|Title||Key characteristics and attitudes of airline passengers, with particular emphasis upon the low-cost sector: implications for pre-trip decision-making and airline choice|
The inception of the low-cost carrier (LCC) into the UK in the early 1990s revolutionised passenger aviation. The now saturated short-haul market finds airlines increasingly manipulative of their business model, seeking to further differentiate their product offering from their rivals. With an abundance of airlines to choose from, the consumer is faced with what at times can be a complex decision-making process as to which airline to fly with.
This research seeks through empirical research to identify key characteristics and attitudes of airline passengers (with particular emphasis upon LCCs) and the implications for pre-trip decision-making and airline choice.
The study begins with an overview of the airline business models that dominate the UK passenger aviation sector, before introducing Birmingham Airport (BHX) as a case study airport on which part of the main findings of this research are based. A detailed literature review then seeks to offer insight to attitude formation and the decision-making process that facilitates behaviour, before examining the implications for airline choice.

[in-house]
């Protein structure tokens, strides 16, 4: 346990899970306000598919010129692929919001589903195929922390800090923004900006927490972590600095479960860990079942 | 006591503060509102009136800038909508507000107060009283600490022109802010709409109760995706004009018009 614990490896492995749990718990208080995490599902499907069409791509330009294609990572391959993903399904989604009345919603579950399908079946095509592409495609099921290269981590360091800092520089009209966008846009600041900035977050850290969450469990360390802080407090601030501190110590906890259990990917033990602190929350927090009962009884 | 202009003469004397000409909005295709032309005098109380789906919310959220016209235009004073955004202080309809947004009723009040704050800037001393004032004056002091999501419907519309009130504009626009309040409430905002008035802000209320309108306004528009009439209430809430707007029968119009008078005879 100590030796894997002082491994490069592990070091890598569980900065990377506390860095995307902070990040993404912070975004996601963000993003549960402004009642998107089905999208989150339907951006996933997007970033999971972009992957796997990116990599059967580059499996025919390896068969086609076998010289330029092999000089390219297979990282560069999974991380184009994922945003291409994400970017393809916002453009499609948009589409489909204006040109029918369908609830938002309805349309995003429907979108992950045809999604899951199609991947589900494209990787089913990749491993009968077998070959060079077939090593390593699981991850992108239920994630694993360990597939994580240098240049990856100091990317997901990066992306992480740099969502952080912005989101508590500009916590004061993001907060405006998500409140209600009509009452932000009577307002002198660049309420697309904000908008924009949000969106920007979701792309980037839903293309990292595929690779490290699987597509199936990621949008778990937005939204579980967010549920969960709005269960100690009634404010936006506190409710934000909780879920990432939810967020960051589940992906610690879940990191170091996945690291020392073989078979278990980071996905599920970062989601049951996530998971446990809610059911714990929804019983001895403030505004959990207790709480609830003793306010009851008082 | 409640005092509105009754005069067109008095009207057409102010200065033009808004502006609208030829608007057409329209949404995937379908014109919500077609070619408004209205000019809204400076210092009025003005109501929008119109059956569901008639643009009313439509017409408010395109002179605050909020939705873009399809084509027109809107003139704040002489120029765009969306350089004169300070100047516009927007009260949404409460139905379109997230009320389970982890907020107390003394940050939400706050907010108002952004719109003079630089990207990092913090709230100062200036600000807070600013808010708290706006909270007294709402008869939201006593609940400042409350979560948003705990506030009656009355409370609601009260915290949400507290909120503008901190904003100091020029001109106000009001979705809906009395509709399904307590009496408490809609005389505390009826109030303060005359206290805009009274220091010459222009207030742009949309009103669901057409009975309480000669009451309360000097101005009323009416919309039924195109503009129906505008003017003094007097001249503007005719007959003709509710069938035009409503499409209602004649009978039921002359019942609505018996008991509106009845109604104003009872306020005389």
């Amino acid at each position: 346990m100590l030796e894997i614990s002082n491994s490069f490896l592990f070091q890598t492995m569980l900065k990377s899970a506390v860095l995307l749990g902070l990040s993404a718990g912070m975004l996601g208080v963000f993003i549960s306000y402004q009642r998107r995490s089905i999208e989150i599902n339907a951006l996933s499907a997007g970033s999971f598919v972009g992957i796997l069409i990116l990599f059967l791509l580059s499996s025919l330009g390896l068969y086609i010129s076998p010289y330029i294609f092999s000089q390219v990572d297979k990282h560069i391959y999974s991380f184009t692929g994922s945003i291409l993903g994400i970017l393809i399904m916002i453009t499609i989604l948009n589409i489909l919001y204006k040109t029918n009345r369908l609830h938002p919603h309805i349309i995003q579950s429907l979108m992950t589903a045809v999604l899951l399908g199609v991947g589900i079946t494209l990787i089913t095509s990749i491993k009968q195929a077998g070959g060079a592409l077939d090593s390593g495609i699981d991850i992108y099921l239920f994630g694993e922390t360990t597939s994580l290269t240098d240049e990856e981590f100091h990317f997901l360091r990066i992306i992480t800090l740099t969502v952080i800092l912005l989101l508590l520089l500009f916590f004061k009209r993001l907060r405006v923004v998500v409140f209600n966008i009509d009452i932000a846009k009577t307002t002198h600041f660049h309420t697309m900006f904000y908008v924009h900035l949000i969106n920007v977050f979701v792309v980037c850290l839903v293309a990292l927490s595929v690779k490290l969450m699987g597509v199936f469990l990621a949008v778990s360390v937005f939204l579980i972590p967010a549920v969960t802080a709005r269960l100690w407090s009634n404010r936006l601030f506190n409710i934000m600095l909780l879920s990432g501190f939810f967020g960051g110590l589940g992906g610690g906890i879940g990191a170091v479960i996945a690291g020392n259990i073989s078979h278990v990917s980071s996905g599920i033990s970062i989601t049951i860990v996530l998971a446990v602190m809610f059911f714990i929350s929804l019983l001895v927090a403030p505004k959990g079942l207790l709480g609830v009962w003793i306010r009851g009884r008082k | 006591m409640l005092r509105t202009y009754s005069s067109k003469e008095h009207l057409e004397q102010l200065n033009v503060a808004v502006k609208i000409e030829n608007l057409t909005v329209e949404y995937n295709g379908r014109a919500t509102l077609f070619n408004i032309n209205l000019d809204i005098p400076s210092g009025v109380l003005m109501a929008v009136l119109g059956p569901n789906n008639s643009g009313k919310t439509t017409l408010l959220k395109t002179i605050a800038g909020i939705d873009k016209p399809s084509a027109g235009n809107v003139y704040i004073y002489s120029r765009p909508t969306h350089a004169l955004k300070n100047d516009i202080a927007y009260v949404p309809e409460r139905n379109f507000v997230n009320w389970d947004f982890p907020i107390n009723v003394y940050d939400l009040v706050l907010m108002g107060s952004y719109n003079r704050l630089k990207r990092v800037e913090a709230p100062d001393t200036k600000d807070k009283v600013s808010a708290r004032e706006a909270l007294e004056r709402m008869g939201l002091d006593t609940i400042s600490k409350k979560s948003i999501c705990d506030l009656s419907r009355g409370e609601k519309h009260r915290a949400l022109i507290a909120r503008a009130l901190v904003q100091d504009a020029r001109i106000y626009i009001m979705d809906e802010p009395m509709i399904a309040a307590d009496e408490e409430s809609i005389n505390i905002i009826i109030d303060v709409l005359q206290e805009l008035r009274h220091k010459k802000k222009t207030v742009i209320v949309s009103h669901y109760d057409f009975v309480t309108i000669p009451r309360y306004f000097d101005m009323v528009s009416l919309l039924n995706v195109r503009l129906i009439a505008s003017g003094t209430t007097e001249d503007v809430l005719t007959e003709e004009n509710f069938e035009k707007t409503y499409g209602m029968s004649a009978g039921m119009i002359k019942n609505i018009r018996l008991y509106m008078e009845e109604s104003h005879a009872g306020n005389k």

The fieldwork was undertaken in two stages with passenger decision-making explored through structured-interviews conducted with passengers in the airside departure lounges at BHX (n = 490). In addition, the attitudes of airline passengers were explored using an online attitudinal survey, distributed internationally to a self-selected sample (n = 307).
The quantitative analysis of both strands of research suggests key differences exist in the decision-making processes and research methods employed by passengers’ of airlines operating different business models, but particularly for passengers of LCCs. Both socio-demographic and situational factors are identified as influential in decision-making and choice processes. Attitudes, based upon actual experience and social representation are also considered significant. The findings present a classification of airline passengers based upon the primary research and suggest further quantitative research should explore decision-making over time and in different situational contexts.